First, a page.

# 10.2.4.1 Triangulated Set Representations

Topic Version | 1 | Published | 09/11/2015 | |

For Standard | RESQML v2.0.1 |

The triangulated set representation contains one-to-many triangle patches (Figure 10.2.4.1-1). (For an example of a triangulated representation that includes geometry and topology, see Figure 10.2.4.1-2 .) The patch 1D count specifies the number of triangles in each triangle patch.

The indices of all the nodes on which the geometry is defined are implicit. For each node, this index corresponds to the order of the nodes in an array of 3D points starting with the first; the array is typically stored in an HDF5 dataset. The topological arrangement of these nodes in triangles is described in triangle patches for each patch in the set.

Triangulated set representations also follow these guidelines:

- Split edges can be indicated in an edge patch instance (to complete the topological arrangement).
- The geometry of the nodes is given by a point 3D array, typically stored in an HDF5 dataset.
- The topology association of the triangles is also typically stored as an HDF5 dataset.

Business Rules. The patch construction is a powerful and important concept in RESQML. For use of patches with triangulated set representations, software writers MUST observer the following business rules.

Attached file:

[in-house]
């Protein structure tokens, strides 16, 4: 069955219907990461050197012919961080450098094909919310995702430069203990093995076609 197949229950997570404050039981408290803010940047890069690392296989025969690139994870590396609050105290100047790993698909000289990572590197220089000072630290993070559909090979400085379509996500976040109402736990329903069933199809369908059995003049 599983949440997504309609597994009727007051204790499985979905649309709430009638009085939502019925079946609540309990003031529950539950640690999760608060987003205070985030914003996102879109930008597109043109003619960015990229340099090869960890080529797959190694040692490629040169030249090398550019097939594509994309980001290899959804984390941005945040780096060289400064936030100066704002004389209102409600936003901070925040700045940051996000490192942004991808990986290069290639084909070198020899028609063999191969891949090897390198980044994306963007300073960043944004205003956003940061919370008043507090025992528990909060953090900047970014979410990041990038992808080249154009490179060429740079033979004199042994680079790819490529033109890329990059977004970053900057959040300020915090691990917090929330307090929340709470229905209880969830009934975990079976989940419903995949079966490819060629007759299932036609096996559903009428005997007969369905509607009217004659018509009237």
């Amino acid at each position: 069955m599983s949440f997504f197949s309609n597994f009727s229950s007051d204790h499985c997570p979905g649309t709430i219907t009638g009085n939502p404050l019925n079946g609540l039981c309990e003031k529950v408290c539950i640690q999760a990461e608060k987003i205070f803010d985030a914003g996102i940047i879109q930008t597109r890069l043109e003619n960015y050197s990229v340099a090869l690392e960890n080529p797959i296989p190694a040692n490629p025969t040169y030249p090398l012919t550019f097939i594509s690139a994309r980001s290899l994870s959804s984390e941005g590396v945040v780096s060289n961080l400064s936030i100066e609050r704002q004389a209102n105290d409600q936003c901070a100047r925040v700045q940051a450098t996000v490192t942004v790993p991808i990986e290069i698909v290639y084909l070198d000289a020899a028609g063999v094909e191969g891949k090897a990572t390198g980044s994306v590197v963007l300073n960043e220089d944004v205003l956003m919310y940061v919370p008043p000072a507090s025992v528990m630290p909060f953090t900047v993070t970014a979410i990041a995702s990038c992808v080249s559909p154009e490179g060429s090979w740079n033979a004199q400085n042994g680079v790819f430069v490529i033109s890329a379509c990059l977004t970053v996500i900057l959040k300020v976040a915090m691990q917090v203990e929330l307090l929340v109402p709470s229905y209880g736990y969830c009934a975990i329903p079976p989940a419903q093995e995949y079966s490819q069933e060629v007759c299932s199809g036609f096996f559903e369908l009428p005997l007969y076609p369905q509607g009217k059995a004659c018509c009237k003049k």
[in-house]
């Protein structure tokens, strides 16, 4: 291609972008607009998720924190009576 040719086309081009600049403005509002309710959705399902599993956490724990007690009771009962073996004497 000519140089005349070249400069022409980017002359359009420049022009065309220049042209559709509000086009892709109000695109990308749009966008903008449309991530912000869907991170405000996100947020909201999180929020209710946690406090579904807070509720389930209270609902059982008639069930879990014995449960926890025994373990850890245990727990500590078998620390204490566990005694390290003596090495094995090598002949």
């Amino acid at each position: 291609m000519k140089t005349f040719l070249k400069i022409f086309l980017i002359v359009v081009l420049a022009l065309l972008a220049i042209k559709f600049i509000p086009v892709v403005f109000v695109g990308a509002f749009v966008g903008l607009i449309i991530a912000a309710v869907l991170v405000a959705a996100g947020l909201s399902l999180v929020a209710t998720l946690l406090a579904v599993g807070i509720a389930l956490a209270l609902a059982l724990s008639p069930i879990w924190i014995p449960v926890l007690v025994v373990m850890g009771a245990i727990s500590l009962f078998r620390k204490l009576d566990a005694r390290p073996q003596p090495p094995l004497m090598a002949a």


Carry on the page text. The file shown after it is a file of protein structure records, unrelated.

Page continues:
BUSINESS RULE: Within a patch, all the triangles must be connected.

The patch contains:

- Number of nodes within the triangulation and their locations.
- 2D array describing the topology of the triangles.

BUSINESS RULE: Each triangulated patch must have its proper number of nodes, which are used to set up all the triangles of the patch. If a particular node is shared between two patches, the location of this node must be repeated twice (or more, as used). This case results in two (or more) nodes with two (or more) different indices, but with the same X,Y,Z value.

To express the association of nodes that belongs to several patches, the writer must use the subrepresentation and subrepresentation identity mechanism. (For more information, see 6.3 Patches .)

BUSINESS RULE: The writer must ensure that each patch is non-manifold, that is, where two or more triangles contact at one point (see http://en.wikipedia.org/wiki/Manifold).

BUSINESS RULE: The writer must ensure that a patch is correctly oriented. This means that all the triangles have the same local orientation.